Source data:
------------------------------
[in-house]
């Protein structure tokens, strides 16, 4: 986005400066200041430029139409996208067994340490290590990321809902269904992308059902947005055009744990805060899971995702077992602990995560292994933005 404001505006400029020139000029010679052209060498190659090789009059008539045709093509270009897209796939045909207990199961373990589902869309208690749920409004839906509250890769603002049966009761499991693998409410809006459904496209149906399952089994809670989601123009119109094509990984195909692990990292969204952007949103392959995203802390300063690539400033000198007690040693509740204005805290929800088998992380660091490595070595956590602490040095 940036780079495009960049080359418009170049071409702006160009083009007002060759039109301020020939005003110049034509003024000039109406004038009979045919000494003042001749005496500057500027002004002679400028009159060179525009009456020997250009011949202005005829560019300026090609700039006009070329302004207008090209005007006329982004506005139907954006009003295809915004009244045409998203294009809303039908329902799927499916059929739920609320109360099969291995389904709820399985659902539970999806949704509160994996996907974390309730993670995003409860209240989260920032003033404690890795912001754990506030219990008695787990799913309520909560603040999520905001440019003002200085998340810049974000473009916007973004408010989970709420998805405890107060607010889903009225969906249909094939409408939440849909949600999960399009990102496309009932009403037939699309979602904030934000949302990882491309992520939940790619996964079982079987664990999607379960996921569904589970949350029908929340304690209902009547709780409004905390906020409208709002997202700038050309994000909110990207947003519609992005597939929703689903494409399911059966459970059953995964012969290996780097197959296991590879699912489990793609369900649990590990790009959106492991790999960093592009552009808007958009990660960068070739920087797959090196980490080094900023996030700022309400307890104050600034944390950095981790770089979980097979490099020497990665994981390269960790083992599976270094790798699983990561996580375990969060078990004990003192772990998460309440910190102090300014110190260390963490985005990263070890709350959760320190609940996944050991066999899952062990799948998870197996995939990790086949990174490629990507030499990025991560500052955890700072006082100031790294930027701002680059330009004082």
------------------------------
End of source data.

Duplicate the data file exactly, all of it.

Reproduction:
[in-house]
């Protein structure tokens, strides 16, 4: 986005400066200041430029139409996208067994340490290590990321809902269904992308059902947005055009744990805060899971995702077992602990995560292994933005 404001505006400029020139000029010679052209060498190659090789009059008539045709093509270009897209796939045909207990199961373990589902869309208690749920409004839906509250890769603002049966009761499991693998409410809006459904496209149906399952089994809670989601123009119109094509990984195909692990990292969204952007949103392959995203802390300063690539400033000198007690040693509740204005805290929800088998992380660091490595070595956590602490040095 940036780079495009960049080359418009170049071409702006160009083009007002060759039109301020020939005003110049034509003024000039109406004038009979045919000494003042001749005496500057500027002004002679400028009159060179525009009456020997250009011949202005005829560019300026090609700039006009070329302004207008090209005007006329982004506005139907954006009003295809915004009244045409998203294009809303039908329902799927499916059929739920609320109360099969291995389904709820399985659902539970999806949704509160994996996907974390309730993670995003409860209240989260920032003033404690890795912001754990506030219990008695787990799913309520909560603040999520905001440019003002200085998340810049974000473009916007973004408010989970709420998805405890107060607010889903009225969906249909094939409408939440849909949600999960399009990102496309009932009403037939699309979602904030934000949302990882491309992520939940790619996964079982079987664990999607379960996921569904589970949350029908929340304690209902009547709780409004905390906020409208709002997202700038050309994000909110990207947003519609992005597939929703689903494409399911059966459970059953995964012969290996780097197959296991590879699912489990793609369900649990590990790009959106492991790999960093592009552009808007958009990660960068070739920087797959090196980490080094900023996030700022309400307890104050600034944390950095981790770089979980097979490099020497990665994981390269960790083992599976270094790798699983990561996580375990969060078990004990003192772990998460309440910190102090300014110190260390963490985005990263070890709350959760320190609940996944050991066999899952062990799948998870197996995939990790086949990174490629990507030499990025991560500052955890700072006082100031790294930027701002680059330009004082």